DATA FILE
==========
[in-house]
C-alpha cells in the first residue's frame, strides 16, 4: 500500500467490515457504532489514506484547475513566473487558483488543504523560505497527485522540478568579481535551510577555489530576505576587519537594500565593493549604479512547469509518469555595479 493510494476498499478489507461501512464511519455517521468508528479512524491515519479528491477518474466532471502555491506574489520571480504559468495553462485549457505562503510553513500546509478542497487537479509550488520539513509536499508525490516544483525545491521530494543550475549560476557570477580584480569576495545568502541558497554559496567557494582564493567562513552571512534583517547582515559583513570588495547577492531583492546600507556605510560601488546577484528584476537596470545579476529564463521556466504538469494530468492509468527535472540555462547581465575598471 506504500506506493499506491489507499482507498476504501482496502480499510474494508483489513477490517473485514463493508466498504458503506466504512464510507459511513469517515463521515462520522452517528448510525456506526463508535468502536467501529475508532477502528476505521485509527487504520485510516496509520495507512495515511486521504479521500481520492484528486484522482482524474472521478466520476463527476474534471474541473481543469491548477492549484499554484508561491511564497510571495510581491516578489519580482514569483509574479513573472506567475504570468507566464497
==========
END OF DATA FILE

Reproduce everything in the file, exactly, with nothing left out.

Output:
[in-house]
C-alpha cells in the first residue's frame, strides 16, 4: 500500500467490515457504532489514506484547475513566473487558483488543504523560505497527485522540478568579481535551510577555489530576505576587519537594500565593493549604479512547469509518469555595479 493510494476498499478489507461501512464511519455517521468508528479512524491515519479528491477518474466532471502555491506574489520571480504559468495553462485549457505562503510553513500546509478542497487537479509550488520539513509536499508525490516544483525545491521530494543550475549560476557570477580584480569576495545568502541558497554559496567557494582564493567562513552571512534583517547582515559583513570588495547577492531583492546600507556605510560601488546577484528584476537596470545579476529564463521556466504538469494530468492509468527535472540555462547581465575598471 506504500506506493499506491489507499482507498476504501482496502480499510474494508483489513477490517473485514463493508466498504458503506466504512464510507459511513469517515463521515462520522452517528448510525456506526463508535468502536467501529475508532477502528476505521485509527487504520485510516496509520495507512495515511486521504479521500481520492484528486484522482482524474472521478466520476463527476474534471474541473481543469491548477492549484499554484508561491511564497510571495510581491516578489519580482514569483509574479513573472506567475504570468507566464497